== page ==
The record floodwater levels meant lots of damages to several businesses in La Farge.  They included Nuzum’s, the Organic Valley retail store in the old cheese factory, the La Farge Truck Center and Car Wash, Don Potter Realty, the Zzip Stop, Ewetopia, the Premier Co-op, The La Farge Dental Clinic and the La Farge Motel. Water even seeped into the north end of the new clinic on north Mill Street that had been constructed at an elevation level three feet above the previous highest flood.
            In addition, twenty-one La Farge residences had floodwater damage.  All of the houses on Snow Street, eleven in all, suffered extensive flood damage. Many of those houses had been elevated since previous floods, but still had water damage due to the record flood crest. Six houses on south State Street, several that had never had floodwater previously, were flooded this time.  Some of the houses can be repaired and made livable again, but many cannot be fixed.
            By Friday, August 31st, the water had finally receded from Plum Run Road (old Hwy 131) at Seelyburg.  Massive clean up continued in the village.  The Zzip Stop was selling gas by that day after having the gas pumps cleaned and inspected.  Dumpsters were everywhere in the floodway of the village, stretching the length of Snow Street and beyond.  The water had been so high in the motel that all of the rooms had to be gutted.  Dumpsters piled high with flood debris stood beside the motel, Zzip Stop, Ewetopia and other Main Street businesses.  Rental houses on Main Street were damaged too badly to allow the tenants to return.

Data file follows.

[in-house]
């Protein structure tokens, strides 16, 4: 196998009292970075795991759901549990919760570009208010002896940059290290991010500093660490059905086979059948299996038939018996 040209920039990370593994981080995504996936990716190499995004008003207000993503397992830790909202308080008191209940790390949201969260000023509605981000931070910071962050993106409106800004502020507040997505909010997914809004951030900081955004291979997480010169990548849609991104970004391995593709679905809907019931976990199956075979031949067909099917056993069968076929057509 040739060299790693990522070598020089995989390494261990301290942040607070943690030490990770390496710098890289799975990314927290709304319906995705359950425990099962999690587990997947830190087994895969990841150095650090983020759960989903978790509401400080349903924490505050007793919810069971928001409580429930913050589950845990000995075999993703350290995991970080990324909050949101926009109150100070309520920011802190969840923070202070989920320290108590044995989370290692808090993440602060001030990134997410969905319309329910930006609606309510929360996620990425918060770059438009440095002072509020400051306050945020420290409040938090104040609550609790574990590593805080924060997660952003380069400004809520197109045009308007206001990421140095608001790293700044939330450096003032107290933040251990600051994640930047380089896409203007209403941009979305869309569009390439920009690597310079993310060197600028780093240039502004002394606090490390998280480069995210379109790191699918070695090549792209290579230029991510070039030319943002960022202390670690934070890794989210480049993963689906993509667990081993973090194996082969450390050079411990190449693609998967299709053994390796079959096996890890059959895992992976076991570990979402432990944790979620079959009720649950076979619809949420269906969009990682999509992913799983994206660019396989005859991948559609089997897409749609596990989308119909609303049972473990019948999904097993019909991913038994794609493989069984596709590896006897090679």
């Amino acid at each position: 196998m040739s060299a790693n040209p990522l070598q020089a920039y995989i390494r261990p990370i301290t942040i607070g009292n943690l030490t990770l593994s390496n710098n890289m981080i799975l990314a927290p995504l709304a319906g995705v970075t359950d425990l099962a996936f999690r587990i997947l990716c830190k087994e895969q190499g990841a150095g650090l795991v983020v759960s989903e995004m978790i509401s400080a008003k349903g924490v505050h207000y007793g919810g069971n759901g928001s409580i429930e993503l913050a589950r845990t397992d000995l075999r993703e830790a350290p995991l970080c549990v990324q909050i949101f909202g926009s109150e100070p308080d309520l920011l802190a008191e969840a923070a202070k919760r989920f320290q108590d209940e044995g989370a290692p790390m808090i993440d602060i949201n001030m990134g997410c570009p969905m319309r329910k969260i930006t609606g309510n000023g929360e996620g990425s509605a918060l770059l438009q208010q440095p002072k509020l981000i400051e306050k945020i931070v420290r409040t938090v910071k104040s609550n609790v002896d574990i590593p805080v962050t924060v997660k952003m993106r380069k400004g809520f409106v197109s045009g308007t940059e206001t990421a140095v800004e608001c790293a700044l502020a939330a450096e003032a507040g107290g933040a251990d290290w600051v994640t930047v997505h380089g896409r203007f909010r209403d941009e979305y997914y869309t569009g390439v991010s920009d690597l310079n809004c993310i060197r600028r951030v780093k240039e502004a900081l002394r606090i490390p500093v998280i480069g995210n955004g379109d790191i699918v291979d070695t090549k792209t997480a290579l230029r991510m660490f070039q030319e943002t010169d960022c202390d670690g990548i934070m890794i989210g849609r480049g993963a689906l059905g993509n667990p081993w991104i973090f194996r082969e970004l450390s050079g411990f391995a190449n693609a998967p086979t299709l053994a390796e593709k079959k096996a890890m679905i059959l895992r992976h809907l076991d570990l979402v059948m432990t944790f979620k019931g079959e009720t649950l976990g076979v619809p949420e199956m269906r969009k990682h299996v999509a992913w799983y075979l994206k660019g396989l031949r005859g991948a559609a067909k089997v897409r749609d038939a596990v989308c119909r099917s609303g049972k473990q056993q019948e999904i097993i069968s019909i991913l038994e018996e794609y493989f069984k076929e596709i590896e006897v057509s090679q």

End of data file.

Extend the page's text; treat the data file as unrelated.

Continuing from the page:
The sidewalk outside of the Kickapoo Haven served as a meal site while the power was out during the beginning of the cleanup. Meals were served at noon and in the early evening every day through that Friday, August 31st.   Volunteers, flood victims and those who needed a meal were fed with food donated and made by the Rockton Bar, the La Farge Food Pantry, both La Farge restaurants – Brosi’s and Phil & Deb’s, Bergum’s Grocery, and the Zzip Stop.  The La Farge Fire Department personnel was on call for the entire week helping with rescues, pumping out basements and doing what ever needed to be done to help the people of the community.